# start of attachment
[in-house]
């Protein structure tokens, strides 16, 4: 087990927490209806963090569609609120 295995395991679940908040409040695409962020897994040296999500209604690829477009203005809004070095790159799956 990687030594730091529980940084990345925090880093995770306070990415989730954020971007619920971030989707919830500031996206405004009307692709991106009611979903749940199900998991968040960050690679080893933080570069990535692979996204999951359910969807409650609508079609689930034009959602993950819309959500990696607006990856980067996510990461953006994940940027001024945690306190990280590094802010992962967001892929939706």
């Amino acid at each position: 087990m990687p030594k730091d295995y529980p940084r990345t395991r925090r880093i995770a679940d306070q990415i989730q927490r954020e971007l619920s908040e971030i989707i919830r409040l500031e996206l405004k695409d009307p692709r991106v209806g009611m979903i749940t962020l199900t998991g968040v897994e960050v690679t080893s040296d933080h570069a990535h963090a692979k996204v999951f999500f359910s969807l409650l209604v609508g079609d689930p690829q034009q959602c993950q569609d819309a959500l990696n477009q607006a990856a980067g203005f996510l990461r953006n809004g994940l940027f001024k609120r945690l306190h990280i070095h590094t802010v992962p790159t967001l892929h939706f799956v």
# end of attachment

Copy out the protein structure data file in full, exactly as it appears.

[in-house]
């Protein structure tokens, strides 16, 4: 087990927490209806963090569609609120 295995395991679940908040409040695409962020897994040296999500209604690829477009203005809004070095790159799956 990687030594730091529980940084990345925090880093995770306070990415989730954020971007619920971030989707919830500031996206405004009307692709991106009611979903749940199900998991968040960050690679080893933080570069990535692979996204999951359910969807409650609508079609689930034009959602993950819309959500990696607006990856980067996510990461953006994940940027001024945690306190990280590094802010992962967001892929939706």
């Amino acid at each position: 087990m990687p030594k730091d295995y529980p940084r990345t395991r925090r880093i995770a679940d306070q990415i989730q927490r954020e971007l619920s908040e971030i989707i919830r409040l500031e996206l405004k695409d009307p692709r991106v209806g009611m979903i749940t962020l199900t998991g968040v897994e960050v690679t080893s040296d933080h570069a990535h963090a692979k996204v999951f999500f359910s969807l409650l209604v609508g079609d689930p690829q034009q959602c993950q569609d819309a959500l990696n477009q607006a990856a980067g203005f996510l990461r953006n809004g994940l940027f001024k609120r945690l306190h990280i070095h590094t802010v992962p790159t967001l892929h939706f799956v």